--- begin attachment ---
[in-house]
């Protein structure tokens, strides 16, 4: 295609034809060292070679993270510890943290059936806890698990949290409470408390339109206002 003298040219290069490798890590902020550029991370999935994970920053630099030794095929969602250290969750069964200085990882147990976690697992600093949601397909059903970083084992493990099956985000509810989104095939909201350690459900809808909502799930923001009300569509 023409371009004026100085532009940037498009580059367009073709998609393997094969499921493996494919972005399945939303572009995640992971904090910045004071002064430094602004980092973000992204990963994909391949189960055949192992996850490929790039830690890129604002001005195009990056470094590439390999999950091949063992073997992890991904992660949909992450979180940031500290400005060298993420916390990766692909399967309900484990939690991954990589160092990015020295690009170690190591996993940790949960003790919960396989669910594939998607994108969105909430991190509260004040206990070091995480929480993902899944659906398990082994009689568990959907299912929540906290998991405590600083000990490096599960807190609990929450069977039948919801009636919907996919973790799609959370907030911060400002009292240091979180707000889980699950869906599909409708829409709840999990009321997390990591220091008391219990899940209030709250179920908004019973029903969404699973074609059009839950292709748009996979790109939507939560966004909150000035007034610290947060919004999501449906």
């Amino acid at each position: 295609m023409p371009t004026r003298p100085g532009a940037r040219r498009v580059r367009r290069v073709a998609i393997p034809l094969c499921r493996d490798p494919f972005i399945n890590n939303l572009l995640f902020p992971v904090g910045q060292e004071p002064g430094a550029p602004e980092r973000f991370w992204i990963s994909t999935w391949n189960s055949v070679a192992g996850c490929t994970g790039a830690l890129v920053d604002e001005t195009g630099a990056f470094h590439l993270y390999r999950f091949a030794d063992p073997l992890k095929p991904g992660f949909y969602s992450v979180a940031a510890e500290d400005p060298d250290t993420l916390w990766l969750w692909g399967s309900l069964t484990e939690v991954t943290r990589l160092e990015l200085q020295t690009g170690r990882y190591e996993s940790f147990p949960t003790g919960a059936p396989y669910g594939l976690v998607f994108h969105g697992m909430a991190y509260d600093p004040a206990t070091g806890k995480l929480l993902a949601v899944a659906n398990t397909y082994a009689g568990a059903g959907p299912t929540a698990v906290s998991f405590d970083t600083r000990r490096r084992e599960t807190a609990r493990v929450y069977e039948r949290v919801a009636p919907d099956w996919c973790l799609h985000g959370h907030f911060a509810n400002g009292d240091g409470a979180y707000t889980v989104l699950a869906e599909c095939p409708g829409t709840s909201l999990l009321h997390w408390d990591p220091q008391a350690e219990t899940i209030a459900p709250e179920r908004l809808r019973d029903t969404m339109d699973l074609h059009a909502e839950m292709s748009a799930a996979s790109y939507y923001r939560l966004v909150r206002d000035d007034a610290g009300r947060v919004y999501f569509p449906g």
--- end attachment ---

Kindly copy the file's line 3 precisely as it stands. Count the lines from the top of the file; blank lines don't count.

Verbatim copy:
């Amino acid at each position: 295609m023409p371009t004026r003298p100085g532009a940037r040219r498009v580059r367009r290069v073709a998609i393997p034809l094969c499921r493996d490798p494919f972005i399945n890590n939303l572009l995640f902020p992971v904090g910045q060292e004071p002064g430094a550029p602004e980092r973000f991370w992204i990963s994909t999935w391949n189960s055949v070679a192992g996850c490929t994970g790039a830690l890129v920053d604002e001005t195009g630099a990056f470094h590439l993270y390999r999950f091949a030794d063992p073997l992890k095929p991904g992660f949909y969602s992450v979180a940031a510890e500290d400005p060298d250290t993420l916390w990766l969750w692909g399967s309900l069964t484990e939690v991954t943290r990589l160092e990015l200085q020295t690009g170690r990882y190591e996993s940790f147990p949960t003790g919960a059936p396989y669910g594939l976690v998607f994108h969105g697992m909430a991190y509260d600093p004040a206990t070091g806890k995480l929480l993902a949601v899944a659906n398990t397909y082994a009689g568990a059903g959907p299912t929540a698990v906290s998991f405590d970083t600083r000990r490096r084992e599960t807190a609990r493990v929450y069977e039948r949290v919801a009636p919907d099956w996919c973790l799609h985000g959370h907030f911060a509810n400002g009292d240091g409470a979180y707000t889980v989104l699950a869906e599909c095939p409708g829409t709840s909201l999990l009321h997390w408390d990591p220091q008391a350690e219990t899940i209030a459900p709250e179920r908004l809808r019973d029903t969404m339109d699973l074609h059009a909502e839950m292709s748009a799930a996979s790109y939507y923001r939560l966004v909150r206002d000035d007034a610290g009300r947060v919004y999501f569509p449906g």